Custodians of the Tidal Thames
Christopher Rodrigues’ Speech
PLA Reception – Tuesday, 8 March, 2016
This is my first PLA reception and I am delighted that so many of you could join us.
Arriving at the PLA, as I did, just two months ago I can claim absolutely no credit for anything you saw on the video. It was all achieved by Robin and his team - under the leadership of my most excellent predecessor Dame Helen Alexander. The credit is all theirs.
I also recognise that the credit should be shared with many of you - my fellow Watermen and Thames people - as much of what the PLA reports as progress is done by you or with you.
So thank you for your part in a most successful year
Tonight I want to talk briefly about three topics
- Some major developments on the river that occurred in the last year
- Plans for the Thames Skills Academy; and
The next Steps on Thames Vision
So let me start by reflecting on 2015
First – all along the river, ships have been getting bigger.
- At Tilbury, the Grimaldi service is now using new, larger vessels at riverside berths
- London Gateway has welcomed ultra large container carriers in ever greater numbers.
- And in central London we welcomed Viking Star, the largest ever cruise ship to our Greenwich Moorings
And with bigger ships come:
- more cargo – last year we collectively handled over 45 million tonnes of cargo, and
more people – over 10 million passenger trips on the Thames for the first time and over 100,000 cruise passengers at Tilbury
Here in London we were literally in the spotlight as the crew of the Bond movie Spectre spent five weeks filming on the Thames. Wearing my other hat as Chair of VisitBritain, I know how important film and TV tourism is - so whether it is David Beckham coming downriver to the Olympics or James Bond in Spectre, millions and millions people see the Thames and are inspired to visit it whenever it appears on the big screen or their Ipad.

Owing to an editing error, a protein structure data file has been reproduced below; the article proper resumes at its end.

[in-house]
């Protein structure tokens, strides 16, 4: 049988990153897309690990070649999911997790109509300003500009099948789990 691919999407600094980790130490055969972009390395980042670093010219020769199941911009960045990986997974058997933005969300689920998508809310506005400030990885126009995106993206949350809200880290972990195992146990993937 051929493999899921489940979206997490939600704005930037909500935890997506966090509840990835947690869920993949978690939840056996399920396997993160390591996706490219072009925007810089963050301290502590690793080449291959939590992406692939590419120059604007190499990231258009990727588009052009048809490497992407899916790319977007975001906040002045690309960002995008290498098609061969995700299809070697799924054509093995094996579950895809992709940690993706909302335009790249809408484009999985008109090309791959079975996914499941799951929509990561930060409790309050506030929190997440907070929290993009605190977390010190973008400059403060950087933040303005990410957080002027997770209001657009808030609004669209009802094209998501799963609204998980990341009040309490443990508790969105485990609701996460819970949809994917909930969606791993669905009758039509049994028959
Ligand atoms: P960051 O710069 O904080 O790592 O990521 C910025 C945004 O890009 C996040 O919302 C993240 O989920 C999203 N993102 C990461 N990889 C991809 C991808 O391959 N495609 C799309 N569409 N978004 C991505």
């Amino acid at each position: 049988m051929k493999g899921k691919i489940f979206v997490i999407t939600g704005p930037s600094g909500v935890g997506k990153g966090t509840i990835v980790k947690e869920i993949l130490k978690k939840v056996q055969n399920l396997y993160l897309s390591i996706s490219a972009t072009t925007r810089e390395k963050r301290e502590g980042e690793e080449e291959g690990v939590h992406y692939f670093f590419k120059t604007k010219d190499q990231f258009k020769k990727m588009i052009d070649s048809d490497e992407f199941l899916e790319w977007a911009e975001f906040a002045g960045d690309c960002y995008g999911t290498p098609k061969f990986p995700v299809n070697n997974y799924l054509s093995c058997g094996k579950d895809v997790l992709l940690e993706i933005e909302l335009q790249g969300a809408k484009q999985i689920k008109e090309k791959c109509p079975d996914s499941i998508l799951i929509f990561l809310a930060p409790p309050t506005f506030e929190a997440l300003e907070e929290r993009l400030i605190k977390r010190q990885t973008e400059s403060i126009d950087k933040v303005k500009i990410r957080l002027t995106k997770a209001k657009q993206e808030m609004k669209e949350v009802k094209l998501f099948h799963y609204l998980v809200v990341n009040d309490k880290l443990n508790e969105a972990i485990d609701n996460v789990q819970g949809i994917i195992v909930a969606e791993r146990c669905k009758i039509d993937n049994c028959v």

Closer to home the PLA has taken delivery of two new boats – Titan and Maplin - so we can do our work more efficiently; Thames Clippers have two new high speed catamarans built at a cost of £6.5 million and Thames River Services has a new boat on order - the Thomas Doggett. Notwithstanding increased river traffic we also saw a record number of seals in the Thames last year.
For those who like training in fine boats, we developed a new, easy-to-use Rowing Code of Practice with the Thames Regional Rowing Council and we launched the Cleaner Thames campaign with Tideway and Thames21.
Finally, at year-end we saw the start of enabling works for the Thames Tideway Tunnel at Blackfriars. This is a significant milestone as the Tunnel is going to be the biggest single project on the river over the next decade.
Which leads nicely on to the Thames Skills Academy.
Thames Skills Academy